There is the school of thought and misplaced in my humble opinion that being Agile means you don’t need such artifacts as there is little of direct value to the end customers. However, if you evaluate the true value stream that the customer has a perspective on, then on average the cycle time for the right feature includes a portion of time spent with support as well as some time needed to repair the identified defect. In this context, time spent developing and maintaining such artifacts can only help reduce the overall cycle time. Another way of looking at this, and sticking to my earlier metaphor – would you travel on the London Underground or New York metro without a map?

Okay, really its never too late to start – have each team draft up what they believe they see the package related directed dependency graph, this will clear up the cob webs and put the teams on a better footing of common understanding. If you are starting this process from scratch then please don’t do what I have witnessed most recently – which was to get some 45-60 engineering managers, product managers and program managers in a big conference room and then ask them to map out the dependency graph for the planned work of their next release. Yep, there was no real starting point as there was no baseline to work from, and it also broke the cardinal rule for meetings – keep it no more then 7-9 people if you want it to be productive with a reasonable set of communications pathways.

Well as you can imagine 45-60 people that just ended up being a fish market and nothing useful came out of this exercise. Sure we sketched out a dependency graph of sorts, but not one which was useful as their was no integrity as to the basis of what was mapped out. Also be wary of the cargo-cult agilitas, as was the case on this occasion. They surely claimed great success for this event, based on the metric that people were seen talking. If memory serves me right this meeting went on for about 2 hours or so, with most people scrambling to put something up on the white board – very little of what was on the board had basis that you could take away from the room. This may seem consistent with the lean practice of delaying commitment until the last responsible moment, alas this was not about decision making but developing a common set graphs to tee up future discussions on synchronizing and prioritizing foundation work for dependencies.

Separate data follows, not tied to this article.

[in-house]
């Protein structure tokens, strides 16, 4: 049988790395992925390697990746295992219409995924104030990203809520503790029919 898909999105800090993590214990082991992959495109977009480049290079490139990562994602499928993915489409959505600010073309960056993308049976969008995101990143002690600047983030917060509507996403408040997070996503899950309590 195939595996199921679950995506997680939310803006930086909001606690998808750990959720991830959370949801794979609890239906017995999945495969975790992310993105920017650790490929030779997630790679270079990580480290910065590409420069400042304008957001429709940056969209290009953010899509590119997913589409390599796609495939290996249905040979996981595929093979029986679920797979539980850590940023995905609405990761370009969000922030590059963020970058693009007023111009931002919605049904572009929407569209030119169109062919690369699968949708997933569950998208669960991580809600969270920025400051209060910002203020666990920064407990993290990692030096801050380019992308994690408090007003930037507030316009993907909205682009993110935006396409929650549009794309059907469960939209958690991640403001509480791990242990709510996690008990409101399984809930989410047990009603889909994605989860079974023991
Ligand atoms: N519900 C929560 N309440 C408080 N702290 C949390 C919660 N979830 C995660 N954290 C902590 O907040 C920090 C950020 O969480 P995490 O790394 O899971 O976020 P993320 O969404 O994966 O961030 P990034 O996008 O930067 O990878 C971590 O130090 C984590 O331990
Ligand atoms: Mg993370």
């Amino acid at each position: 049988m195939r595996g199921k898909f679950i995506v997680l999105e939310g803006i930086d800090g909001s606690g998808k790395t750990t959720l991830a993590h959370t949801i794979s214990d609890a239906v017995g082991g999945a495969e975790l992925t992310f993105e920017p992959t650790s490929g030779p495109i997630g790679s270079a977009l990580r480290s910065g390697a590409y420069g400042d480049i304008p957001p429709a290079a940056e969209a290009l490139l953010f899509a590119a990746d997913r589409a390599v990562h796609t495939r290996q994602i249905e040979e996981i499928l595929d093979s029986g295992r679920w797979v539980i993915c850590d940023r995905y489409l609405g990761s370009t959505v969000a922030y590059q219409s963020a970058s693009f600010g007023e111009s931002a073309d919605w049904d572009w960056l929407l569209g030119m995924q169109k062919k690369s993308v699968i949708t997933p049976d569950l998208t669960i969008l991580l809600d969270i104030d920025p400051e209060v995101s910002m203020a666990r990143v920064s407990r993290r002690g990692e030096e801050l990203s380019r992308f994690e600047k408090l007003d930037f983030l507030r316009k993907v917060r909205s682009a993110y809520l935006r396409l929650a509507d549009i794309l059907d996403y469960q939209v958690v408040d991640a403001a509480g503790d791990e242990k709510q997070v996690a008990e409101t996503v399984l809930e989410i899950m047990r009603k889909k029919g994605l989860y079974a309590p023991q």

Ideally the dependency graph should be acyclic, however this is unlikely, especially in a code-base that has evolved over time. By the way there are nice open source tools that can generate UML charts, given your current code-base as input. Of course this will be spaghetti graphs that you may have to filter through in order to have a baseline as far as current dependency graph is concerned.

This entry was posted in Kanban, Lean, Scrum and tagged , , , , , , , , , , , , , . Bookmark the permalink.

Leave a Reply

Fill in your details below or click an icon to log in: Logo

You are commenting using your account. Log Out /  Change )

Google+ photo

You are commenting using your Google+ account. Log Out /  Change )

Twitter picture

You are commenting using your Twitter account. Log Out /  Change )

Facebook photo

You are commenting using your Facebook account. Log Out /  Change )


Connecting to %s